India: Meeting the Mukhia

Jason Motlagh, for the Pulitzer Center

Flood victims I spoke with in some of the outerlying hamlets in Bihar's Muzaffarpur district kept complaining about the thieving "mukhias," elected local big men responsible for doling out government aid. Given their reputation I thought it might be hard to pin one down for an interview, until he found me.

My awkward walk across a bamboo bridge linking a marooned hamlet to one of the state's main roads was interrupted by Nabin Kamar, who more or less demanded that I come back to his side for a cup of hot chai. He held court under an awning that overlooked a string of lower-caste laborers bearing 50 kg sacks of grain. Gold jewelry dripped from his neck and fingers, and he had a dagger for a left pinky nail.

Before I could take a sip, Kamar launched into a rant against UNICEF and NGOs in general. He jabbed his finger at me for not consulting him with my relief plans. "Before you come here and do your work, you must first talk with us," he said. "Works here should be done in the proper channels and known by the public." His speech grew louder, lapsing back and forth between Hindi and English as a crowd gathered around. "What are the agendas here…?"

This went on for a couple of minutes. I finally interrupted him, explaining that I was a foreign journalist with no NGO affiliations. My concern was simply to find out why many people claimed they were not getting their full due from the state, placing some of the blame on men like him?

At this, Kamar shifted into a defensive gear.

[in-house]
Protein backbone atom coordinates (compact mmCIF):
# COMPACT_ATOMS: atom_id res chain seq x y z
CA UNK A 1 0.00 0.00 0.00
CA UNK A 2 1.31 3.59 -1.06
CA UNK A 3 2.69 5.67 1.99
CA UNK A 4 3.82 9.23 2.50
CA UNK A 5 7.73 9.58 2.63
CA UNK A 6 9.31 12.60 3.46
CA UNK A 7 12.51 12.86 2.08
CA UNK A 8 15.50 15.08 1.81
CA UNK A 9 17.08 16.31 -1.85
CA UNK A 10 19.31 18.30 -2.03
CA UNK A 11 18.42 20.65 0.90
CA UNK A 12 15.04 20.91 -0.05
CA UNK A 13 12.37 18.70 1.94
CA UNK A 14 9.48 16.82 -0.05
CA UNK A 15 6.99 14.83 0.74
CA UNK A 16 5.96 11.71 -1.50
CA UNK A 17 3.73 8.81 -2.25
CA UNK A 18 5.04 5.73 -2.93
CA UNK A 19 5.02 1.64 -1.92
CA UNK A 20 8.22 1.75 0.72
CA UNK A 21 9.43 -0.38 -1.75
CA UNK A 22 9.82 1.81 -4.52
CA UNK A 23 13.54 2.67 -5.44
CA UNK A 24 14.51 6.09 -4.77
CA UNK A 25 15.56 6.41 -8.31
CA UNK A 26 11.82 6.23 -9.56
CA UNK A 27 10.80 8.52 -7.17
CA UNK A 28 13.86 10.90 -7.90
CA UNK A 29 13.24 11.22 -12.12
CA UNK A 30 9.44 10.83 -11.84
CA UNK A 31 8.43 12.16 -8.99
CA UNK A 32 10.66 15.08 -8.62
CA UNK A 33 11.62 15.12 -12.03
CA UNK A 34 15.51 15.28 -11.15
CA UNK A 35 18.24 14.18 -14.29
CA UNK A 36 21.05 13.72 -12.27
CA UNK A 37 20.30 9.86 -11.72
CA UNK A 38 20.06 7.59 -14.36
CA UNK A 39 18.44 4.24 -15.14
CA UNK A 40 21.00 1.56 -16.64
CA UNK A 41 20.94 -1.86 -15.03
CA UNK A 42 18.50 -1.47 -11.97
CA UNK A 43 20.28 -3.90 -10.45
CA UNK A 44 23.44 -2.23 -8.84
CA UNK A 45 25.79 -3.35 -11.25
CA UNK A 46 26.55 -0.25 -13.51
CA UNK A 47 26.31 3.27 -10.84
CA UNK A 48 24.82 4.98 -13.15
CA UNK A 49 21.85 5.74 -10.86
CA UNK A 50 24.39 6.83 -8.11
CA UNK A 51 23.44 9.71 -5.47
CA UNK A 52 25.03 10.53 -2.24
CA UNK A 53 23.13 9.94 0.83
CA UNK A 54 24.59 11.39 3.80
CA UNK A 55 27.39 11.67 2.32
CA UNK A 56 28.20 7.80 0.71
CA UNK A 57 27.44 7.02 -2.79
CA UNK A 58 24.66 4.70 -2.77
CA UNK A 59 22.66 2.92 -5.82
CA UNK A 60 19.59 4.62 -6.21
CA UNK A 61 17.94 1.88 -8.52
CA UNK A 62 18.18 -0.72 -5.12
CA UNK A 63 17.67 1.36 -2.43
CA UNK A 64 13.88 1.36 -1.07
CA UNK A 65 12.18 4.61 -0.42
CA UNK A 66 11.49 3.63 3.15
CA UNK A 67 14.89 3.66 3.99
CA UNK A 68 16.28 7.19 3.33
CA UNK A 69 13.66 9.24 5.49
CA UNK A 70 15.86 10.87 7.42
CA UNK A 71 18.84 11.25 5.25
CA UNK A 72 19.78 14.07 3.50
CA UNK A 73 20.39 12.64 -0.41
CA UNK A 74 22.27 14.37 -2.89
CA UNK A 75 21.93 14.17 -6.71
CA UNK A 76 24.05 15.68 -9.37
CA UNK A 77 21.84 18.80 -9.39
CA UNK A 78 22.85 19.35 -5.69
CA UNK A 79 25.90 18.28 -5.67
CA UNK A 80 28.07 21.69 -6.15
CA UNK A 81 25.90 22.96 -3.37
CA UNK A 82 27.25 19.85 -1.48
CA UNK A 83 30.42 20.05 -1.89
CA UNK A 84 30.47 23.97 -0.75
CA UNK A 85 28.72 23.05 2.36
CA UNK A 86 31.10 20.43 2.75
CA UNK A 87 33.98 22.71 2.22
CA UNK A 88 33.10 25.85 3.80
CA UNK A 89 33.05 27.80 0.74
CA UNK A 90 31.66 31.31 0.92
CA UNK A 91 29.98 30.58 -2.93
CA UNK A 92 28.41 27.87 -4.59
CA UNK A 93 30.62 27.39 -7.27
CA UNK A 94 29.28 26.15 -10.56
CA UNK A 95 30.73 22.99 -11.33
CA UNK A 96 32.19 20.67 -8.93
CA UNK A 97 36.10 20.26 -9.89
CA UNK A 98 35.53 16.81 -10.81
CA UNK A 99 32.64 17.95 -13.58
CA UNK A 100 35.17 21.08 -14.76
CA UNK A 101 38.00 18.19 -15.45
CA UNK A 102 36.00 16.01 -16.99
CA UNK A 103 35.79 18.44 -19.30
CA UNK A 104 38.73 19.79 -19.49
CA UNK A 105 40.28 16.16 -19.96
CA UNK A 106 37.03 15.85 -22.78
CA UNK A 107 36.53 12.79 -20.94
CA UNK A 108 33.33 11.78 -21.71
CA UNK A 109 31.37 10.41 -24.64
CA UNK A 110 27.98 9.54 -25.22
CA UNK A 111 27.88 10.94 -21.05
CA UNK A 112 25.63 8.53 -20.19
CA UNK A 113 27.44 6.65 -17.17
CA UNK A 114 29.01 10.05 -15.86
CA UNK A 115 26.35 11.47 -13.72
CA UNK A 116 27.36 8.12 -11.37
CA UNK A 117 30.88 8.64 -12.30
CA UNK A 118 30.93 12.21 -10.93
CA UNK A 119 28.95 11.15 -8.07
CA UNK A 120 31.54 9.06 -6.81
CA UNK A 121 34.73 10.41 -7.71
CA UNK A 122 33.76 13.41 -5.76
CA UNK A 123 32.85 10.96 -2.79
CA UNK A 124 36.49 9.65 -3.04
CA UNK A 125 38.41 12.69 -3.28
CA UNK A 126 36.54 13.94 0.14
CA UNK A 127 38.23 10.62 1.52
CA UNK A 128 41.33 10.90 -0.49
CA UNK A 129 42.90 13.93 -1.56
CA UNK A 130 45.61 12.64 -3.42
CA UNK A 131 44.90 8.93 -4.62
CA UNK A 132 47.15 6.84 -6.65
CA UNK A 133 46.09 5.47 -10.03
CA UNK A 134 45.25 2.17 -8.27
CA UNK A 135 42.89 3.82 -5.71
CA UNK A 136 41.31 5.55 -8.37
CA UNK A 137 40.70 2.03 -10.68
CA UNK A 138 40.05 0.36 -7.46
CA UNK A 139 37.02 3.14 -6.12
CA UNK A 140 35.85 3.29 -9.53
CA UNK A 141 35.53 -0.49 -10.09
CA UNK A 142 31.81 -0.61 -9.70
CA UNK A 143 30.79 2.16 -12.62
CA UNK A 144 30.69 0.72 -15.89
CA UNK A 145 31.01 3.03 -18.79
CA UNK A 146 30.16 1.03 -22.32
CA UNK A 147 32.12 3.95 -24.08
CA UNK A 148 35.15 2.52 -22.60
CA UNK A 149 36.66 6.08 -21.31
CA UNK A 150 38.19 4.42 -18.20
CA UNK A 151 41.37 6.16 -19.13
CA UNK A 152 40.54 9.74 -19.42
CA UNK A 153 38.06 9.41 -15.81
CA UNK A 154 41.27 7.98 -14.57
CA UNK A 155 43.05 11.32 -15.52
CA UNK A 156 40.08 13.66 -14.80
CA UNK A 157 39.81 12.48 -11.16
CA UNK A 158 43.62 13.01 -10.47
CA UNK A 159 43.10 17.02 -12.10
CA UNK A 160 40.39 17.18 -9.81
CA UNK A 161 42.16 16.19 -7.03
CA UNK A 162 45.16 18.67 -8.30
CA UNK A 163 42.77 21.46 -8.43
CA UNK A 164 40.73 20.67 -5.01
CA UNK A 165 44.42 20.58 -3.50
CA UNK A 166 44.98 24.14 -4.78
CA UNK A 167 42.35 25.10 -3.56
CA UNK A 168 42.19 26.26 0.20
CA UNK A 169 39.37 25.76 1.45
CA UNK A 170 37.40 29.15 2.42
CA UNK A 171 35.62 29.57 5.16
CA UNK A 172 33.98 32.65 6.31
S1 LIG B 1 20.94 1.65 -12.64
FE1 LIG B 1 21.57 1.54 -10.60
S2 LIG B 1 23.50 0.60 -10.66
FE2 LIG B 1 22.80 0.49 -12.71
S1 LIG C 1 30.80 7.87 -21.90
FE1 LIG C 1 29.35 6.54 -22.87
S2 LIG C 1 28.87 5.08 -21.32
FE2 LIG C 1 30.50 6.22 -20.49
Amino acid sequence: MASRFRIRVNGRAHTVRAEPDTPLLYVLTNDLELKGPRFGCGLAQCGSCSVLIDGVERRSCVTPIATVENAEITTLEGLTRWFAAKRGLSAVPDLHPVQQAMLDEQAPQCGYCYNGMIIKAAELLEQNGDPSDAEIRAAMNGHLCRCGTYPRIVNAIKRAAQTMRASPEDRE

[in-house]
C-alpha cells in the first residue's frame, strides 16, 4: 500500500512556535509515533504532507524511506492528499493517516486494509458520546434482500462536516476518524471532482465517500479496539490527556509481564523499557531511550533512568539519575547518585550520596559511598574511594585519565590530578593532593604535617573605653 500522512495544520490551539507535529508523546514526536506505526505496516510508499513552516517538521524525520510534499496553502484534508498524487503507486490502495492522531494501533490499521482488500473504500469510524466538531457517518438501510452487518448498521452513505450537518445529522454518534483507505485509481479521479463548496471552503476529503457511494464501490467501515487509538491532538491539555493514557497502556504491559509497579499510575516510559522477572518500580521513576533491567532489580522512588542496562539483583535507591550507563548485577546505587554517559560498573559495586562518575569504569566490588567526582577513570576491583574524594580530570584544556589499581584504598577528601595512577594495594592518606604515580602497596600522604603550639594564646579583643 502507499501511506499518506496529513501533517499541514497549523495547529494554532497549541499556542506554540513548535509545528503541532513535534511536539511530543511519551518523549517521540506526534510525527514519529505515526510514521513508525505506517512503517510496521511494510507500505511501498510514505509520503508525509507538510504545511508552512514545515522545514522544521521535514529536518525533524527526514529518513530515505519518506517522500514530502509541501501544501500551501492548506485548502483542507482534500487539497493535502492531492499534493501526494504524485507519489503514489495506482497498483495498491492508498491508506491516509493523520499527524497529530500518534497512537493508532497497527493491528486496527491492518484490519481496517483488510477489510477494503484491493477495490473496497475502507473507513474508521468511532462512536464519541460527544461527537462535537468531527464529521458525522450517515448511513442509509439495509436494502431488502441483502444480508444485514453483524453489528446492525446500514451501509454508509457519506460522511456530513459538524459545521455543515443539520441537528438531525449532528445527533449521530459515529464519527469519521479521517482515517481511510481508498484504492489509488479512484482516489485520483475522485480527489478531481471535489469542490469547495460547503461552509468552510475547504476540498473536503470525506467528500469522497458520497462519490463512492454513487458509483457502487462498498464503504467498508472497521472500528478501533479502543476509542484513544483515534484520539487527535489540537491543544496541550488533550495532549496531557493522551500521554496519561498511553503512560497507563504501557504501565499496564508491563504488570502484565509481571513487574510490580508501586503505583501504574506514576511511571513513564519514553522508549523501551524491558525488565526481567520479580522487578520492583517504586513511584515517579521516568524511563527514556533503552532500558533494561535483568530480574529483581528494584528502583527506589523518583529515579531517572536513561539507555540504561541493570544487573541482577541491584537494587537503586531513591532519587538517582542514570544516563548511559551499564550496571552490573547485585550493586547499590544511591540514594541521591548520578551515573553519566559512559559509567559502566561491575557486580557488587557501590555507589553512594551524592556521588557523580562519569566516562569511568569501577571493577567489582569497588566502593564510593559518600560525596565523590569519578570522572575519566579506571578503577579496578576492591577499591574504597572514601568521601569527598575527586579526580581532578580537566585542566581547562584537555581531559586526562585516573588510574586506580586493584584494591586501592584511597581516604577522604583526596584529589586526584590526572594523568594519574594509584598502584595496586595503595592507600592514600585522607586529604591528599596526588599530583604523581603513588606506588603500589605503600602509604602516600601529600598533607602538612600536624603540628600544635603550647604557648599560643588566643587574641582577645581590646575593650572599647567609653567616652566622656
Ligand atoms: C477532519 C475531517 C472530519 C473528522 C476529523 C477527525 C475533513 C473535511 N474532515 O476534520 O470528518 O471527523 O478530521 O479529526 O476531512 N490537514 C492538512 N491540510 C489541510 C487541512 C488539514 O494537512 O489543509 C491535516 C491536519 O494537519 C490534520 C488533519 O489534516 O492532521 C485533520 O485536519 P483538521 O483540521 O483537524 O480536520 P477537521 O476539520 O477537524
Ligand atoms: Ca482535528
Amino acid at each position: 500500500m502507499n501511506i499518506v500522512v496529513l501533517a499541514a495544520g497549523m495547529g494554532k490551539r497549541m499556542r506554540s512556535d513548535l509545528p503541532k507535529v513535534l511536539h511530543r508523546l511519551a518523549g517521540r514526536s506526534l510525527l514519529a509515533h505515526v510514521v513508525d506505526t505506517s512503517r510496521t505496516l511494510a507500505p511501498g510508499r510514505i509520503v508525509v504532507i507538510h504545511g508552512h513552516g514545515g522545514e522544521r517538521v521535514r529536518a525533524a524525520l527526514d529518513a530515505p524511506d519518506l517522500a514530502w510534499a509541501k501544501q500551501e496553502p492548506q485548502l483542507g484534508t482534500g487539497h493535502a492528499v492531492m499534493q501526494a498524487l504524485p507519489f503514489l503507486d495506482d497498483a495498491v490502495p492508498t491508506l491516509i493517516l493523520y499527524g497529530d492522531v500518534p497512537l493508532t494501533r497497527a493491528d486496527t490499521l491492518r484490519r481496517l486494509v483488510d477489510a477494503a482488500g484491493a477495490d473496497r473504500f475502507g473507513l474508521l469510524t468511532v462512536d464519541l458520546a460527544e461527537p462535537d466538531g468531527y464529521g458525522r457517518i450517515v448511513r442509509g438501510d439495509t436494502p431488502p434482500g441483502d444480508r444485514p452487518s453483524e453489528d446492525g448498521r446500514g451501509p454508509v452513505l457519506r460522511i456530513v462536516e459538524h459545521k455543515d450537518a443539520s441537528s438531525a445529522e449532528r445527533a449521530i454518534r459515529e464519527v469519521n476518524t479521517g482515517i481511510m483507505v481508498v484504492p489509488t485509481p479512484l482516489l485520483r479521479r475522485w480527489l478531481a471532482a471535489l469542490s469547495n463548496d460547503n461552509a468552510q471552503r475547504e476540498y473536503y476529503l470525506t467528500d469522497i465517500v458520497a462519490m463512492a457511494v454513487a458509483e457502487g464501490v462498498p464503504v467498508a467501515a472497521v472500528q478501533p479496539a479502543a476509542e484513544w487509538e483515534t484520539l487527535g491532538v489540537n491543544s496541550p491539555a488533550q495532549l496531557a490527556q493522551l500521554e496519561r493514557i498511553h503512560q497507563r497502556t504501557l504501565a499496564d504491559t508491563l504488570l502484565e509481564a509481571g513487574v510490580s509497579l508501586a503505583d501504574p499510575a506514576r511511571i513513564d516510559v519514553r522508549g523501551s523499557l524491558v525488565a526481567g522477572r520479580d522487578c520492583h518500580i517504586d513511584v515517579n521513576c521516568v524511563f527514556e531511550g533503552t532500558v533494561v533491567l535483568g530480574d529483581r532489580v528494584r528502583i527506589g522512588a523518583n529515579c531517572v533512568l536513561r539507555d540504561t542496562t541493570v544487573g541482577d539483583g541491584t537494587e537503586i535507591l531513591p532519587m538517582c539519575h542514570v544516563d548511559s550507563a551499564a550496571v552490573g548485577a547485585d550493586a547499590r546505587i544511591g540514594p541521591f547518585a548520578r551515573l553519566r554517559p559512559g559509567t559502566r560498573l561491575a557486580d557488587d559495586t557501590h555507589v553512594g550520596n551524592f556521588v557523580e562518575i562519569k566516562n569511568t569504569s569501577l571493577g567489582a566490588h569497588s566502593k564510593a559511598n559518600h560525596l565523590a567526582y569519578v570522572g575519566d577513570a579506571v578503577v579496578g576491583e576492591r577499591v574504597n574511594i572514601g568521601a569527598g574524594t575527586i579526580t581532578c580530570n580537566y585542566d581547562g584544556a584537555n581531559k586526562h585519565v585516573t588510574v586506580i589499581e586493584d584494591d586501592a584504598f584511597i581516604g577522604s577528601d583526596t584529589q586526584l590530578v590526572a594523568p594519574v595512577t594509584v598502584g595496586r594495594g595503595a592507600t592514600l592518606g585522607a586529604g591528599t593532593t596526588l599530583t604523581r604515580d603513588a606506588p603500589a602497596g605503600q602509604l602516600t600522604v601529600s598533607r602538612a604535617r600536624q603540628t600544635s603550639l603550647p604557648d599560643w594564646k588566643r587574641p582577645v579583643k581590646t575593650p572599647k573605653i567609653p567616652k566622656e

In the Indian state's relief distribution system, once food aid stored at district-level depots is delivered to town centers, mukhias then allocate it to households. To cope with this year's monsoon floods, the Bihar government promised 100 kg of wheat grain to every affected family in the state. But, he claimed, the state only purchases the grain and does not cover all the transportation costs, meaning mukhias had to make up the difference. In return, they take a portion to recoup their loss. This is why maybe only 70 kg are distributed in the end, or so he said. (I was later informed by the state relief commissioner that every leg of transport is now covered by the government, though he said some mukhias still try and "double-up.")

In his view, the fact that he was an elected official meant there was no way he could possibly deceive his people. I wasn't convinced.

By the end of our sit-down he concluded that NGOs "do God's works," and assured me that he had "nothing but love for them, and anyone who helps the poor." He might have added: So long as their relief deliveries also pass through me so I can take my cut.

When I pulled out my camera, he muttered something to the small crowd in Hindi with the words "big American newspaper" and told everyone to straighten up, look serious. I snapped a picture of him and his "associates" before heading back across the bamboo bridge and on to the next village.

All things considered, it was the kind of overheated performance that betrayed some degree of moral insecurity. For what reasons, I could only presume.